Aww, yes, the Month of May, crazy times folks, especially if you are into auto racing.
We’re already hearing the roaring engines at the Indianapolis Motor Speedway in preparation for the Indy 500, the “Greatest Spectacle in Racing.’’ You know, that BIG RACE that’s held in late May.
Many Speedway residents probably look at Race Day as a Cash cow, since they charge fans (wanting primo spots) to park in their yards — those fans who want the convenience of enjoying a close walk and not having to fight traffic or having to take a chance of someone possibly adding scratch marks to their cars.
Things like that can happen, you know, when the beer is pouring and intoxication might just be a green flag away from setting in.
And, unless you are young, impressionable and maybe a tad silly in the head, you might not want to wander down to the Snake Pit. Talk about crazy. Yep, it’s there . . . it’s got it all!!
Long lines getting in and out of the Speedway on 16th street and Georgetown road are simply ridiculous.
Usually the weather is hotter than Hillbilly Hell, and good luck finding shade in the Infield area. Or, maybe get caught in a downpour for a period of time, and then battle the heat while you walk through the mud.
Geez, I really miss those days!
I covered the 500 when I was with the Indianapolis News. The Great Hoosier Daily did things in an upscale manner most of the time. Except there were some annoying issues.
The boss and other editors, I’m guessing, were able to enjoy some special hospitality tents during most of the Month of May. Munching on food and washing it down with cold drinks was the thing to do. And, yes, there were a lot of private parties, though most of the sportswriters were never told where they were. There was a press room on the IMS grounds for us, mostly just for getting a soda and gathering information.
And even though us newspaper types were taken to the race via a motorcycle escort, it was better than most ways to reach IMS, though only the editors had credentials for the prime parking spots close to the track. The first year I followed closely behind them to park, then was told I did not have the proper credentials. I had to back out since there was no room to turn around.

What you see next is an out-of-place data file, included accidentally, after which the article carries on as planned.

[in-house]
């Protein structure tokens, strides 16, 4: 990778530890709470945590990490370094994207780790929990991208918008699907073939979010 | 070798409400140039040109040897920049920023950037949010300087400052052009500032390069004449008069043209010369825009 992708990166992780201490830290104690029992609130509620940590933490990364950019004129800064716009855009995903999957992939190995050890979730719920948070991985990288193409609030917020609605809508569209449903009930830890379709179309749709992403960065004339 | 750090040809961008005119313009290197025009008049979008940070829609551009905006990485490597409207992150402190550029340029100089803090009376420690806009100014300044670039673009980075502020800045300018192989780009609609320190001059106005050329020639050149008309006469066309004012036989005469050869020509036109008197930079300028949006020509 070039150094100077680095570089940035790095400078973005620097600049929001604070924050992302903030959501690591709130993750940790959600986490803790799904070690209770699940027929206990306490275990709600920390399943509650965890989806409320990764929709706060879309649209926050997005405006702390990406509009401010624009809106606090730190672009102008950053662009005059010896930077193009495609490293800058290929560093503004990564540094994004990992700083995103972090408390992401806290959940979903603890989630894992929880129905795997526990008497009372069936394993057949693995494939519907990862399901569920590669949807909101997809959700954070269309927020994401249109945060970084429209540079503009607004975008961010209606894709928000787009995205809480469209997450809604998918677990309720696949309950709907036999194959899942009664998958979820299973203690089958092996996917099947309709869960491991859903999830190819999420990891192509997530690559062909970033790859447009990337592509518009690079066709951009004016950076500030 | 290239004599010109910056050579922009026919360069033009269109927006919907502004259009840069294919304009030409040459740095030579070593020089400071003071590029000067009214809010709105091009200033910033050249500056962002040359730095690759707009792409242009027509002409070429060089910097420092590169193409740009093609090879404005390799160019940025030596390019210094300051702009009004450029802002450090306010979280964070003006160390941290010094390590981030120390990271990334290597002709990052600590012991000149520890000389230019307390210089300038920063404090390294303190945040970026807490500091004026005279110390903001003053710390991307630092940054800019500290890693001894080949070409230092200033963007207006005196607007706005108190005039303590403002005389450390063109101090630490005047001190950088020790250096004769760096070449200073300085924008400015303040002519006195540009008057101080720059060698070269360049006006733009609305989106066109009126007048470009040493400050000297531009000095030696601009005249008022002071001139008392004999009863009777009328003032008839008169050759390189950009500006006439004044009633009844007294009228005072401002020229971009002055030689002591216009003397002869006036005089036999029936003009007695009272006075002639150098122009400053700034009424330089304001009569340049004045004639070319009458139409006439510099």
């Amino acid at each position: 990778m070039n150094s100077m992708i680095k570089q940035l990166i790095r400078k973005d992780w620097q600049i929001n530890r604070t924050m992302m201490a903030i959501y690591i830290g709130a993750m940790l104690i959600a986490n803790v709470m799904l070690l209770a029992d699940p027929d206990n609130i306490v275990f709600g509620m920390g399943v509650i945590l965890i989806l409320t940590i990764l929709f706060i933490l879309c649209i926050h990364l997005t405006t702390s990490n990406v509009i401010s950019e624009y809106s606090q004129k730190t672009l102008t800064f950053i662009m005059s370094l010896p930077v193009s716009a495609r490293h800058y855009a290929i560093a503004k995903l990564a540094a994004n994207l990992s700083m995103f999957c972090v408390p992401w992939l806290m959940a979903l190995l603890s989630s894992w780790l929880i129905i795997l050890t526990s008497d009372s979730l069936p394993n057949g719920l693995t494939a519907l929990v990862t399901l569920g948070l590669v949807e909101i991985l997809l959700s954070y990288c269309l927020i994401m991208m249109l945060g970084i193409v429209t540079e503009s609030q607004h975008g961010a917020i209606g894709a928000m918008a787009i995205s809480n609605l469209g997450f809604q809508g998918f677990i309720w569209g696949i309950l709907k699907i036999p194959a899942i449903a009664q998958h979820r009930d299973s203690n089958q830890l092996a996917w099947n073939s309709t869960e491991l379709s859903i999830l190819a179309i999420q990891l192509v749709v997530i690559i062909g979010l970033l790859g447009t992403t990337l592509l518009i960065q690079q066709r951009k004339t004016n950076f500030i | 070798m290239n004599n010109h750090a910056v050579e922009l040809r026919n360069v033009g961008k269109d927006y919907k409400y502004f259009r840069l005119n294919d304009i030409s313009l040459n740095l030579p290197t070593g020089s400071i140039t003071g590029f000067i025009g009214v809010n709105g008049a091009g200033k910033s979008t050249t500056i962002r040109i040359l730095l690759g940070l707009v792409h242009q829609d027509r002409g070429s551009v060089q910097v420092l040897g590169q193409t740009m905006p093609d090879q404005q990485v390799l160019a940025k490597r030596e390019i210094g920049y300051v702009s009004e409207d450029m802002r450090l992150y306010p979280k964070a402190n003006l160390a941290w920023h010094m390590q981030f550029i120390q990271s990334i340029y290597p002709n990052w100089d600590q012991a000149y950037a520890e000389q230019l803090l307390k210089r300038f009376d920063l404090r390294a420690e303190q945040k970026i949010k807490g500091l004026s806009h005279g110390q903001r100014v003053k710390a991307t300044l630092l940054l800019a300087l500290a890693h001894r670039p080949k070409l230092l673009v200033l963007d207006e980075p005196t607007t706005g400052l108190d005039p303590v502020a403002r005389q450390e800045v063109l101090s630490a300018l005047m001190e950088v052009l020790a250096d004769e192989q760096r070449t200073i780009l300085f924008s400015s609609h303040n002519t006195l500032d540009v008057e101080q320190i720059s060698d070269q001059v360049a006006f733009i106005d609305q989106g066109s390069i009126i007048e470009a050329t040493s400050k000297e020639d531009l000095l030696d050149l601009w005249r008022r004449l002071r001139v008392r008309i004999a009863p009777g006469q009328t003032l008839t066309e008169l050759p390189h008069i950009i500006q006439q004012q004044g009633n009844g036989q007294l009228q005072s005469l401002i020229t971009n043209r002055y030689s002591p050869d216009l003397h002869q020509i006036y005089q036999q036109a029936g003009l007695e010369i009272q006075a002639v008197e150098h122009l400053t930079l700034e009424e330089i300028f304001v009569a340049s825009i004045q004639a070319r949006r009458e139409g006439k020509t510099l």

You can imagine how much fun that was!
The motorcycle brigade wasn’t around during qualifications. And I can honestly say that I don’t miss all of that cars-in-a-line and crowd congestion and having to find a restroom when you really need one. I guess I was a little spoiled.
It used to be before all of the modern technology that the sportswriters would be assigned duties during qualifications and the 500-Mile Race itself.
My assignment for a couple of years was to sit inside Turn 3 against the fence during qualifications and the race. I had to wear headphones, and they were plugged into an outlet, so we could let the editors in the Tower Terrace or in the Paddock Penthouse, and maybe even in the pits know what was going on.
You know, like firing back speeds and car numbers as they entered the different turns around the 2 1/2-mile oval.
The funny part was that someone in that Big Tower (Paddock Press Penthouse) was announcing the times and telling the crowd who was leading, etc. Sometimes I think we were just along for a ride….and we were made available in case we were needed for something really important.
Geez, I really miss those days.
One time, my first year there, while I was comfortably seated on a bare spot where grass should have been, some kids threw chicken bones at me. No meat left on those bones, of course.
Yep, true story!
But the strangest thing to happen to me was when a young woman, not exactly overly dressed, came up behind me, stuck a finger through the fence and tapped me on the shoulder.
She asked me what I was doing.
“I’m not sure,’’ I told her, “But I can tell you I’m not enjoying it, and I’m simply not enjoying being here. I’m not supposed to leave my post unless it’s an emergency, like needing to use the facilities, you know.
“I’d love to have a bottle of water to help beat this sweltering heat. I guess I figured someone at the track might provide us with such. A good one, huh?’’
She actually went and got me a bottle of water. How cool was that!
Then she noticed my IMS Speedway pass.
“Can I get one of those?’’ she asked.
“Not unless you are a member of the media and are duly credentialed, and if you don’t have one by now, well, it’s a little too late, I told her.’’
“What would it take for me to get yours; I would do almost anything to get such a badge like that,’’ she said, flashing a playful grin.
My reply while feeling a little stunned since I was caught off guard by such a gesture, was: “Well, young lady, I can tell you where my wife is sitting. Why don’t you go find her and see what she has to say about that,’’ I said, in a somewhat tongue-and-cheek manner.
She gave me a dirty look as she walked away.
So, it was back to those roaring engines.
Geez, I really miss those days!

*—Mark Morrow, a Hall of Fame Indiana sportswriter, has resided in Hamilton County since 1989. You can follow him in The Times, and on Twitter at mmediamarko12. He can be reached at mediamarko5@gmail.com or by calling 317 460-8018.